Selling Pot in Washington State, and How to Predict the Future by Journaling
Experience is mandatory.
Learning is optional.
Today’s headlines include the news that Washington State is legalizing the recreational sale of marijuana. How should a leader — or aspiring leader — handle such a potentially disruptive event?
By learning from it.
Here is how to predict the future by journaling.
Pundits Don’t Count
Leaders differ profoundly from pundits (who will always be given headlines) because the job of the pundit is to amuse, to enrage, and to drive viewership, readership and web traffic.
By contrast, the leader’s job is to accurately anticipate an uncertain future.
A pundit can be wrong consistently, as long as he tells his core constituency what they want to hear and as long as he makes his publisher money. (Paul Ehrlich made a comfortable living this way.)
A true leader must become progressively less wrong or lose her leadership position.
Here’s the practice I teach leaders on predicting the future.
Admit you’re Predicting
We all predict the future without calling it that. Start admitting you’re doing it. Every act of preparation is a prediction. Every choice contains predictions.
However we cannot learn from casual prediction. Our brains are wired to rationalize and justify results after the fact. How many of us “saw the crisis coming” — whether it was the housing bubble, the financial crisis, or any other — and how many of us confidently moved our investment dollars to capitalize on it? To the first question we must answer “many” and to the second “few.”
We mistake our own past predictive power because, after the fact, the confirming evidence is so obviously right, and the confusing and dis-confirming evidence falls out of our active memory.
Write Your Predictions
Every time you make a significant prediction or decision, write it down — along with your major reasons for doing it, a few reasons against you that you’re choosing to disregard, and your predicted outcome.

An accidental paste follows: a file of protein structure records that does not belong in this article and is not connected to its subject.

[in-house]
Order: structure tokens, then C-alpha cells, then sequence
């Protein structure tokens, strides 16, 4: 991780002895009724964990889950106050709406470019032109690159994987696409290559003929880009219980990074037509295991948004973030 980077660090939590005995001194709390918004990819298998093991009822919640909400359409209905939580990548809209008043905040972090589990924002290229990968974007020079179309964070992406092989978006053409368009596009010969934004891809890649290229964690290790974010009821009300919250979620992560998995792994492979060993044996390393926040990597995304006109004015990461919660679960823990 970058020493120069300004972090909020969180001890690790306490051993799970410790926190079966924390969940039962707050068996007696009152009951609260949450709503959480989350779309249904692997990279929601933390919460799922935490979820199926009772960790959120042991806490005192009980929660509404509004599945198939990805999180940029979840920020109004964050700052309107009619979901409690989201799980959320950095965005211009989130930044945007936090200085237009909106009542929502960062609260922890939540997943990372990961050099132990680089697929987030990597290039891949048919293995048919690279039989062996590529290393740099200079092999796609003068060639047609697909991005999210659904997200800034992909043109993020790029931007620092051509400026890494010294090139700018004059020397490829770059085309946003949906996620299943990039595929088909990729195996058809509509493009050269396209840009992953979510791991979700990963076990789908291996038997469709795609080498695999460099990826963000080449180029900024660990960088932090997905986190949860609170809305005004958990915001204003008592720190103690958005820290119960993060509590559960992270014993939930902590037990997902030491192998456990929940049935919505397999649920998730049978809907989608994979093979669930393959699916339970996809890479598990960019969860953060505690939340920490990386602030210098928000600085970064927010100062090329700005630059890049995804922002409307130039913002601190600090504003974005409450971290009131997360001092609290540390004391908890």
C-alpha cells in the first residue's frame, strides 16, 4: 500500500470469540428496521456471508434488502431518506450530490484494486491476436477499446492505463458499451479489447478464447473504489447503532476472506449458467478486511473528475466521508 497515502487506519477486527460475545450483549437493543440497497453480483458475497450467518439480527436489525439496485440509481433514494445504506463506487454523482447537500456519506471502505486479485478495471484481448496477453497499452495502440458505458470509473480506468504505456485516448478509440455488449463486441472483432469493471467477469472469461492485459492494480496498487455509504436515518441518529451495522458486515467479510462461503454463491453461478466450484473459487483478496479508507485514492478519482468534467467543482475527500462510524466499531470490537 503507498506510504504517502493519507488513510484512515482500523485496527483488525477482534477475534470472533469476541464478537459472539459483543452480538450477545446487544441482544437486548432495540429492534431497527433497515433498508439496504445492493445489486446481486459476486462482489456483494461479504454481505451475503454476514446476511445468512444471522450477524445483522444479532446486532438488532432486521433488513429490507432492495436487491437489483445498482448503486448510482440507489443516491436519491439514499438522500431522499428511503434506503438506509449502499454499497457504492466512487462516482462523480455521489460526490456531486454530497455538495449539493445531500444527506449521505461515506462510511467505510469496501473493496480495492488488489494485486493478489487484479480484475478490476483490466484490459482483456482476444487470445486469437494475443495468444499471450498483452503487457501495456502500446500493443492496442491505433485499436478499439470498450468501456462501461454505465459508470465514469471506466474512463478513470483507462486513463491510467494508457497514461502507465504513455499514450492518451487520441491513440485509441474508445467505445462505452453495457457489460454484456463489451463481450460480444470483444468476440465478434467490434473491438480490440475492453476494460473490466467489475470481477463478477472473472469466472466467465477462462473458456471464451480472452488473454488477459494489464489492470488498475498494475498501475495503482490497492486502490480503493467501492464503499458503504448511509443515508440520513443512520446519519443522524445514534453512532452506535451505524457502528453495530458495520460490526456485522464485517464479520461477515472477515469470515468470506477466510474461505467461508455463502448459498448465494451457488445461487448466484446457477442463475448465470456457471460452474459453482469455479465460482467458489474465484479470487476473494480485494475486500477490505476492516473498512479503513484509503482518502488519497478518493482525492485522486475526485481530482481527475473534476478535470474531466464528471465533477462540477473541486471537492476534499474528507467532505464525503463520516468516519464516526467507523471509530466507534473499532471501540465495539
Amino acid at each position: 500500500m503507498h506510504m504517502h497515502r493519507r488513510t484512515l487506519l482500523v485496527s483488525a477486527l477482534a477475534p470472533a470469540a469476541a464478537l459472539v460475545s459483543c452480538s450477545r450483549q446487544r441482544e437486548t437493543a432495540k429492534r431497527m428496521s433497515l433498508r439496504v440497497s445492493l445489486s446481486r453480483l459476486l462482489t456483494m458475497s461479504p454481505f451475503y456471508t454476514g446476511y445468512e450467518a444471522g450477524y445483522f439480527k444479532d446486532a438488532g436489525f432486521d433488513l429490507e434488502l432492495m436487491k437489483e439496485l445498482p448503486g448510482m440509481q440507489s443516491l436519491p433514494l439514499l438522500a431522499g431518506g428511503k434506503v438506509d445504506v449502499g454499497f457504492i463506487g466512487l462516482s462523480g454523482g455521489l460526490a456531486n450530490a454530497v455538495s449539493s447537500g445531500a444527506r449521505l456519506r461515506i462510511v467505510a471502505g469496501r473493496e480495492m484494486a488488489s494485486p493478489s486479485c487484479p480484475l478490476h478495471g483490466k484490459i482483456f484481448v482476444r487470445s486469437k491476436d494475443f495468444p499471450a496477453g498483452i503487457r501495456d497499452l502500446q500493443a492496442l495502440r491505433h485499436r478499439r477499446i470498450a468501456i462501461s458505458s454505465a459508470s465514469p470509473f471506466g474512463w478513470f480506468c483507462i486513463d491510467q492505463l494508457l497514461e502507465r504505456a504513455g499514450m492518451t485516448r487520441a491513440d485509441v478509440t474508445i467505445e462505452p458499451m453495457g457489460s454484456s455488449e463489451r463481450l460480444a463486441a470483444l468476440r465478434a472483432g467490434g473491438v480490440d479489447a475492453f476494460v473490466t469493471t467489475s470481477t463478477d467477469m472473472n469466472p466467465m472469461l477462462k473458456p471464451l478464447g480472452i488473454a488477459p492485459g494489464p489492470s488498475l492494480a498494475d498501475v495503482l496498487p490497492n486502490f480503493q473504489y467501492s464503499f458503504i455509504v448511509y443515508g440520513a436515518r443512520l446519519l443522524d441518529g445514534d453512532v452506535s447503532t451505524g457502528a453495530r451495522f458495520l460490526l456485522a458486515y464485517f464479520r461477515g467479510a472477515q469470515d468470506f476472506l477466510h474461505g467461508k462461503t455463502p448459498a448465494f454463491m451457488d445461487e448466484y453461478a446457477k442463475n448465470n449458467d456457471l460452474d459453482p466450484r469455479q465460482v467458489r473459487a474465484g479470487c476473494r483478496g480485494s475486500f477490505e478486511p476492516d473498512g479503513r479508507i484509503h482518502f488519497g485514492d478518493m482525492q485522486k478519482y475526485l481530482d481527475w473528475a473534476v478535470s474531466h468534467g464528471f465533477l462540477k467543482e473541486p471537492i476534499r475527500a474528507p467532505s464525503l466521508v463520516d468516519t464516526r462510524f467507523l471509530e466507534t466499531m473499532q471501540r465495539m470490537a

I’ve hated doing this at first.
When I started I had to write down a prediction that had already failed. I bought a subscription to a service for consultants — a very useful one — because I thought that I’d start to use it, and in using it, I would start to gain more clients. Except I didn’t use it reliably.
When it was time to renew the subscription I canceled — and journaled about it as described here.
That’s when I realized I’d bought two other, different subscription type products in prior years. These too hadn’t helped me — despite being good products that worked quite well for others.
After staring at my journal pages for a while, it finally dawned on me that I was attempting to use the purchase of a subscription to drive myself to behave in a new way (specifically around prospecting for clients) — and it never worked. My behavior needs other spurs to change.
Review Your Predictions
Week by week as you journal, you’ll collect some good predictions, large and small. Every month or two, look back and review old predictions.
Notice your own patterns.
Most of us are quite terrible at deciding and predicting.
That new salesman who you were sure was going to knock it out of the park… and who never seemed to make any calls. You fired him after three months. What were you thinking when you hired him?
Seriously — what were your thought patterns? If you don’t know, you’ll think those same thoughts again. If you wrote them down, you can review them and grow wiser.
Your future predictions will become better. You’ll learn what you’re good at, bad at, and blind to.
Selling Pot in Washington State
In a decade or two we’ll know definitively what happened with the experiment of selling pot in Washington State. But most of those who’ve made predictions about it — that crime will rise, or fall, or change, or stay the same — will escape mentally unscathed and unenlightened. They won’t have written down their predictions with their reasons, they won’t review them with humility and a sincere desire to learn, and they’ll be older but no wiser.
In just three months, you can — with this practice — grow your wisdom.
(I recommend a journal you’ll enjoy writing in. I use Leuchtturm Journals, and many folks love the similar products from Moleskine. A great pen is worth investing in — I use a Zebra F-301 or this disposable Varsity fountain pen by Pilot.)
We all have experiences.
Leaders learn from them.